This blog contains triggers and may be upsetting to my loved ones. I’m sorry for that, but it is like Maya Angelou said in I Know Why the Caged Bird Sings:
“There is no greater agony than bearing an untold story inside you.”
It’s the wolf eyes. The look that men have when they want you. As a grown woman seeing this look in the eyes of the man you are interested in can be intoxicating. But I was just 13 the first time I saw this look, and it was two grown men looking at me with wolf eyes. I’d never seen it before but something in me recognized it and I was horrified.
Not everything about my childhood was negative; I think before I continue I’ll give some context as it is pertinent to this story. I was born in 1968 to parents who had been trying to conceive for several years. I was a welcome baby and there were lots of adults to love me. In addition to my parents, my maternal grandparents lived on the same farm and I saw them daily. My mom’s sister was unable to have children of her own and she and her husband became like surrogate parents. They didn’t live very close, but we saw them every Christmas and every summer. My dad’s youngest brother and his wife experienced the tragic loss of a baby, close to the time of my birth. They too became quite involved in visiting and spending time with me.
We lived on a farm with cattle, cats and I had a dog who was my best friend. My mom read to me every night and I was the summer garden helper for her and my grandmother. When I was 6, my sister was born and I was fascinated by the tiny living creature. I had little contact with children my age, but it was a great way to start out life.
School and social anxiety had entered my world (I touched on this in a recent blog post). When I was 10, my paternal grandfather died and my dad began drinking too much. Two years later, my dad’s younger brother and my favorite uncle tragically drowned. He and my dad were very close and my family fell apart for awhile. My uncle’s wife had what at the time was called a complete nervous breakdown.
Not long after this, my mom’s sister (my surrogate mother) was diagnosed with a rare form of cancer called aplastic anemia. She died when I was 13. I was inconsolable at the memorial service. My mom and uncle were devastated. My dad wasn’t there as he had just had a heart attack and was in the hospital. My family was buckling under the burden of the consecutive losses and dad’s health issues. My dad was drinking more and it was around this time that I first recall being left in our truck outside a bar waiting for my dad. I had my first panic attacks sitting in the dark and cold, waiting outside bars.
I’m not certain how it came to pass, but I again traveled on my own to a city four hours away to visit just my uncle the summer I was 13. I stayed with family friends at the now rented acreage where I had spent so many happy summers with my aunt and uncle. One day during this visit, my uncle took me to a mall in the city and dropped me off with his credit card. I bought a bikini (for tanning at home) and a pair of shoes.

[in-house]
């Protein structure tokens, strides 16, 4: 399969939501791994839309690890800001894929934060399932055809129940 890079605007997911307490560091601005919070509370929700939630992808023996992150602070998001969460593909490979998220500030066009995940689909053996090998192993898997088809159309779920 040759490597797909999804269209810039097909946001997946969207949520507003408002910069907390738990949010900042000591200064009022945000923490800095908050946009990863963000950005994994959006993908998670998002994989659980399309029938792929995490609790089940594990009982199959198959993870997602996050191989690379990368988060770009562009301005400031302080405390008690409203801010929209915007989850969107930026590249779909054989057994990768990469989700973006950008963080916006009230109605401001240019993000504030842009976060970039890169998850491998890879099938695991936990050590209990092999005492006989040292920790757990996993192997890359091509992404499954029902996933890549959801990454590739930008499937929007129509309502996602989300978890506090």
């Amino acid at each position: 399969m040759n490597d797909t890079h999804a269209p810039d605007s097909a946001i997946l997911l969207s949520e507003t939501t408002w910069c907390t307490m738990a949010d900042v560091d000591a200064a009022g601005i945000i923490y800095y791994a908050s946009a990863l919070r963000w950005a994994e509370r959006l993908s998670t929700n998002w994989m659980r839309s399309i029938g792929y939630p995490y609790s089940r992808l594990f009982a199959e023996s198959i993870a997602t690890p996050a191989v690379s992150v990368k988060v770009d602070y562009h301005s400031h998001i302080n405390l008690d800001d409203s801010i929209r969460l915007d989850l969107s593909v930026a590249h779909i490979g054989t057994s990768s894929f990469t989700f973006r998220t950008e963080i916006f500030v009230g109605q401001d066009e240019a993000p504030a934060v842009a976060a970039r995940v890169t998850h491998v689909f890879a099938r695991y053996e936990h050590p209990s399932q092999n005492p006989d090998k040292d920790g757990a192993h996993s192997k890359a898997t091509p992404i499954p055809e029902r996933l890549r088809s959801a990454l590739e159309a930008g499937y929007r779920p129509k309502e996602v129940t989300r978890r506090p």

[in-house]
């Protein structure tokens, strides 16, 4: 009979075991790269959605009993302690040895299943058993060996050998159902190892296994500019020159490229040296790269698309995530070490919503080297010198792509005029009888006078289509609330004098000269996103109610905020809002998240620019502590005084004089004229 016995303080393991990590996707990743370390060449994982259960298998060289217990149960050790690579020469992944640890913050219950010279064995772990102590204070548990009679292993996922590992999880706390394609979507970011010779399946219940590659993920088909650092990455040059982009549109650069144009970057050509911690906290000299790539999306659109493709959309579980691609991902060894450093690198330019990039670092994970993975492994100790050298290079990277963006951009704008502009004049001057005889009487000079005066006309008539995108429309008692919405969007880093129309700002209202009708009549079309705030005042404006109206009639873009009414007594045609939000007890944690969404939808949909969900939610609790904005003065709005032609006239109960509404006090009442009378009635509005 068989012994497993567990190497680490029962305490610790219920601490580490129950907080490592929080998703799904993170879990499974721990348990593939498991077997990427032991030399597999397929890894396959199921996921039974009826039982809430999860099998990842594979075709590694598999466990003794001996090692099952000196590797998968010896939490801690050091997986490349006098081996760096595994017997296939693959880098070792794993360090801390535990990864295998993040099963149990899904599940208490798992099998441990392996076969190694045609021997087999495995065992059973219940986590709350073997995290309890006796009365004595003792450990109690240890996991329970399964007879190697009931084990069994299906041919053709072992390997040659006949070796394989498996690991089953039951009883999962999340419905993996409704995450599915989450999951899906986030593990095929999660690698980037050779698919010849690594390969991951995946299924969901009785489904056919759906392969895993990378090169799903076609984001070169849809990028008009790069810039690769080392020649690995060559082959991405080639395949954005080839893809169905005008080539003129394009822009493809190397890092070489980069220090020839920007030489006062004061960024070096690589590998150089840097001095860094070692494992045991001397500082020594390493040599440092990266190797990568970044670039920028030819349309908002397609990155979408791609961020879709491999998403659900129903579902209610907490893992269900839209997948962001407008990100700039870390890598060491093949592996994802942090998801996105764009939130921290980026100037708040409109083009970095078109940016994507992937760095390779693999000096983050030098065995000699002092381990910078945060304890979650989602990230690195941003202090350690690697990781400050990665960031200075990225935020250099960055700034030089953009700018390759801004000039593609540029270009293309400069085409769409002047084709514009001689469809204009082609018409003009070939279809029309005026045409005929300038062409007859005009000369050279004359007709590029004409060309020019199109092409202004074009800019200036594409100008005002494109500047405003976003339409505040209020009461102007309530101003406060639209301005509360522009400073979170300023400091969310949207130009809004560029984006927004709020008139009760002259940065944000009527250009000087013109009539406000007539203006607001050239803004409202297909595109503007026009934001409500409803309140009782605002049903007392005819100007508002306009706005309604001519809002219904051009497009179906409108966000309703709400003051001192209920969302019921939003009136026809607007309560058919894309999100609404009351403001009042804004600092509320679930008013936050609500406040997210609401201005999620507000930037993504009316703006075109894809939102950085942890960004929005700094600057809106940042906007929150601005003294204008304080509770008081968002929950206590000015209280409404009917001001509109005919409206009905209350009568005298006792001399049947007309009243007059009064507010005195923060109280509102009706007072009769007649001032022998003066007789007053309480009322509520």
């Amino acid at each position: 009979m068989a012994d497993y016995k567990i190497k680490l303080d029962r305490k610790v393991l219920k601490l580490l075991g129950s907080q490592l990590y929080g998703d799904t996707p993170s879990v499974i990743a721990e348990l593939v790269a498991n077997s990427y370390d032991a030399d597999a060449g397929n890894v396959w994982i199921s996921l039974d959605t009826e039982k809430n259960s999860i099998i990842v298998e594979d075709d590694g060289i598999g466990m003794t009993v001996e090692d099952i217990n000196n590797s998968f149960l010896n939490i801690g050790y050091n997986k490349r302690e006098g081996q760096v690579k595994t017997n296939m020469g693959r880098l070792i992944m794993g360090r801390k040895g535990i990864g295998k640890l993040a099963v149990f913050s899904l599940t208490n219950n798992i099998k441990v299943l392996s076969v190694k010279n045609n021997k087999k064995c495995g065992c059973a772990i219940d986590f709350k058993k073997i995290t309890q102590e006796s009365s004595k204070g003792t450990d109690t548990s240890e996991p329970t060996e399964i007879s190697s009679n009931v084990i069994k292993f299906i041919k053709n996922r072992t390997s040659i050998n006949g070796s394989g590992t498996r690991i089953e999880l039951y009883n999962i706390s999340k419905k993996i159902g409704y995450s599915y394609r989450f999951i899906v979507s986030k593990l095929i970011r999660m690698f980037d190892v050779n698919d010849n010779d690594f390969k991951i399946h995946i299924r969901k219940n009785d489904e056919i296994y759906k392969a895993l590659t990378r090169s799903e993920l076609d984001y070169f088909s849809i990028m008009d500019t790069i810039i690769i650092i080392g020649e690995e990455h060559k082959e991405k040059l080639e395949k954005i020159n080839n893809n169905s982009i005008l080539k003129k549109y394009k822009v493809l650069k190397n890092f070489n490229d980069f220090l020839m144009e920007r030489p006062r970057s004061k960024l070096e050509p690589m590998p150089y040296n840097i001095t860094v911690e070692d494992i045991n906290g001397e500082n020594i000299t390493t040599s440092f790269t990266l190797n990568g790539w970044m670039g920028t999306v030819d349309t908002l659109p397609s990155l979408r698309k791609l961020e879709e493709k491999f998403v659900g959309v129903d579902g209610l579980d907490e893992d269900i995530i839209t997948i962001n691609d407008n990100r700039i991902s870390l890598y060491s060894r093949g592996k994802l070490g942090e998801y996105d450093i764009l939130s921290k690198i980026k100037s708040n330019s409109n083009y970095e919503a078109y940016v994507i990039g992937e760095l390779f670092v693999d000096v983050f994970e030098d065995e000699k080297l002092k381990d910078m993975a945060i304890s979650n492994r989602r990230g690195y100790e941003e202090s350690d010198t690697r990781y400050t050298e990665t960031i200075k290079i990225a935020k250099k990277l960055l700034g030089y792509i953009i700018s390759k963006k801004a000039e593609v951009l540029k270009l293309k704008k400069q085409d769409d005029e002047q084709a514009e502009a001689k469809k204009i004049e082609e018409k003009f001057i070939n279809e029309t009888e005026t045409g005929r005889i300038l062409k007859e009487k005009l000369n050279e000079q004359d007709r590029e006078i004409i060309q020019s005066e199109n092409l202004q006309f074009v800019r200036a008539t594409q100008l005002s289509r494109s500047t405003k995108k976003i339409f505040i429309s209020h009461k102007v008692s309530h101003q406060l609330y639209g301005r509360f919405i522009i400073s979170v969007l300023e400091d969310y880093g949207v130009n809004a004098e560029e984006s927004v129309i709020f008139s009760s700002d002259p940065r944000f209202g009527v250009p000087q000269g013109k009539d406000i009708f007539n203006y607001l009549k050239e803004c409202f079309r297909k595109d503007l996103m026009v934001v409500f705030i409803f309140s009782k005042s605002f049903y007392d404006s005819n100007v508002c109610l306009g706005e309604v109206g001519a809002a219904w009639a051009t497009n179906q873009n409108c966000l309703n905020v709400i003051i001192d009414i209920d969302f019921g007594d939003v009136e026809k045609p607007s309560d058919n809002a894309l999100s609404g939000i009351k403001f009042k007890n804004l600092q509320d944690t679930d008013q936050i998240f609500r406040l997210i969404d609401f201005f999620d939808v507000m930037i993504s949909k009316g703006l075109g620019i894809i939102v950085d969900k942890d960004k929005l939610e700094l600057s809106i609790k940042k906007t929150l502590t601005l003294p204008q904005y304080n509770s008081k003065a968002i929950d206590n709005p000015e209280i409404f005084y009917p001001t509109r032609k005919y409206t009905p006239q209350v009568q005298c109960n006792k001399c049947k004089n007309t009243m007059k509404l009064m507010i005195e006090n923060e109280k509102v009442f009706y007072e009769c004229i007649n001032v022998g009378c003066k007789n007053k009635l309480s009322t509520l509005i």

He took me to dinner, snuck me booze across the table, and afterward to the home of a friend who had a big home with an indoor pool. It was me and two men in their forties. They gave me more booze which I didn’t really want but politely sipped slowly and they both drank heavily. They decided it was time to go swimming. I remember not wanting to put on the swimsuit — I was very shy and self-conscious. They were both in the pool talking when I came out in my bikini. They stopped talking and gawked as I walked along the side of the pool to get in. I saw their wolf eyes.
My next clear memory is of the drive back to where I was staying. My uncle was talking to me and then suddenly his hand came over my knee and started to move up my thigh. I panicked, brushed it away, turned to the window crying. Nothing else was said on the drive. The looks, the drinks, and the touch amounted to a violation.
I had been sexually assaulted by another male family member two years before so my reaction was strong, immediate, and lasting. The close relationship with my uncle ended with that betrayal of trust. As I wrote previously, I told my mother what happened and she initially believed me. It was my dad who convinced her otherwise. The man who had assaulted me two years prior.
In the early years, I was always Daddy’s Girl. If he was working at the shop I was helping. Feeding cows? I was there too. Trips to town? Count me in. Each time he left me alone for hours in the truck while he drank I was sad and disappointed. At some point around the time I was 11, he started talking to me about how I was developing and boys would notice. That was uncomfortable. It got worse.
The year I was 12, I was left at home with dad and grandpa while my mom, grandma, and little sister when to visit family for a week. It was summer and I had to cook meals for the men who were farming; back then cooking was women’s work. One night dad came home from the bar drunker than usual. He wanted to play cards. I was game as I’d played a few times with my dad’s drunk friends and I always ended up winning money off them.
Dad continued to drink as we played cards. He began to talk about sex, saying he really wanted me to have a good first time with someone who would be gentle. Then he stood beside me and as he told me he was going to go and see if he had any “rubbers” around, he grabbed my hand and pulled it to him, rubbing the front of his jeans. I snatched my hand back like it had been placed on a hot stove and asked if we could please keep playing the game. I sat there, utterly devastated but pretending all was well and played cards. It was the first time I was sexually assaulted, and it was the worst of betrayals.